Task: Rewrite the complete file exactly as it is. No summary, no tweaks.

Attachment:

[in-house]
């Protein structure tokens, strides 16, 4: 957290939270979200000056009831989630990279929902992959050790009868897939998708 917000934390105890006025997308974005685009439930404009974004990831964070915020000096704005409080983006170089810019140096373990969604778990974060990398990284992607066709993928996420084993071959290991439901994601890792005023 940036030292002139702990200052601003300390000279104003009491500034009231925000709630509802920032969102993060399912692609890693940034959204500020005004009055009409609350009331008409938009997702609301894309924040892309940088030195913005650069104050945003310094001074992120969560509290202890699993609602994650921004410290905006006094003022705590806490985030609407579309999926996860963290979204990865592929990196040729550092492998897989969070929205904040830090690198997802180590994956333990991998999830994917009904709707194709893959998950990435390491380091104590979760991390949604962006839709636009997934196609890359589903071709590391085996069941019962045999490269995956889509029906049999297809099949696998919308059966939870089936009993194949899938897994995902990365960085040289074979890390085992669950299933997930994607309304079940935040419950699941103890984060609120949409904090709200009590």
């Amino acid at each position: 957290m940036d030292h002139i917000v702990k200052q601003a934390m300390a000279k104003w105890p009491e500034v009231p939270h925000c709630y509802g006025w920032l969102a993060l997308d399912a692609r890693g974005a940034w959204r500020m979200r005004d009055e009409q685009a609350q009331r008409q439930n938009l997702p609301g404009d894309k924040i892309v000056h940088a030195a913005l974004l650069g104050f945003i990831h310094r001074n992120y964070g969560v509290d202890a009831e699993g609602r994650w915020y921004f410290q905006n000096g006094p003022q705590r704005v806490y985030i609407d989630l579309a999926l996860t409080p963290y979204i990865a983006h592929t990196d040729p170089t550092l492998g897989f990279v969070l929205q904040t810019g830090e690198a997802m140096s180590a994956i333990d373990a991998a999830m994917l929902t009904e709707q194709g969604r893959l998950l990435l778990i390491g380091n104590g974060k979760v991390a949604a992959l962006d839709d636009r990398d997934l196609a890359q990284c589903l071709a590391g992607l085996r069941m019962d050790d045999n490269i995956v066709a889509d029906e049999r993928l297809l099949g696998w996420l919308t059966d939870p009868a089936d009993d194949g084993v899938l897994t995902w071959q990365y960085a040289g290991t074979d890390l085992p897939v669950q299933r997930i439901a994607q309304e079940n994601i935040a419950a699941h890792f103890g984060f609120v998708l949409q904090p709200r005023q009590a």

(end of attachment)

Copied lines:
[in-house]
């Protein structure tokens, strides 16, 4: 957290939270979200000056009831989630990279929902992959050790009868897939998708 917000934390105890006025997308974005685009439930404009974004990831964070915020000096704005409080983006170089810019140096373990969604778990974060990398990284992607066709993928996420084993071959290991439901994601890792005023 940036030292002139702990200052601003300390000279104003009491500034009231925000709630509802920032969102993060399912692609890693940034959204500020005004009055009409609350009331008409938009997702609301894309924040892309940088030195913005650069104050945003310094001074992120969560509290202890699993609602994650921004410290905006006094003022705590806490985030609407579309999926996860963290979204990865592929990196040729550092492998897989969070929205904040830090690198997802180590994956333990991998999830994917009904709707194709893959998950990435390491380091104590979760991390949604962006839709636009997934196609890359589903071709590391085996069941019962045999490269995956889509029906049999297809099949696998919308059966939870089936009993194949899938897994995902990365960085040289074979890390085992669950299933997930994607309304079940935040419950699941103890984060609120949409904090709200009590």
């Amino acid at each position: 957290m940036d030292h002139i917000v702990k200052q601003a934390m300390a000279k104003w105890p009491e500034v009231p939270h925000c709630y509802g006025w920032l969102a993060l997308d399912a692609r890693g974005a940034w959204r500020m979200r005004d009055e009409q685009a609350q009331r008409q439930n938009l997702p609301g404009d894309k924040i892309v000056h940088a030195a913005l974004l650069g104050f945003i990831h310094r001074n992120y964070g969560v509290d202890a009831e699993g609602r994650w915020y921004f410290q905006n000096g006094p003022q705590r704005v806490y985030i609407d989630l579309a999926l996860t409080p963290y979204i990865a983006h592929t990196d040729p170089t550092l492998g897989f990279v969070l929205q904040t810019g830090e690198a997802m140096s180590a994956i333990d373990a991998a999830m994917l929902t009904e709707q194709g969604r893959l998950l990435l778990i390491g380091n104590g974060k979760v991390a949604a992959l962006d839709d636009r990398d997934l196609a890359q990284c589903l071709a590391g992607l085996r069941m019962d050790d045999n490269i995956v066709a889509d029906e049999r993928l297809l099949g696998w996420l919308t059966d939870p009868a089936d009993d194949g084993v899938l897994t995902w071959q990365y960085a040289g290991t074979d890390l085992p897939v669950q299933r997930i439901a994607q309304e079940n994601i935040a419950a699941h890792f103890g984060f609120v998708l949409q904090p709200r005023q009590a």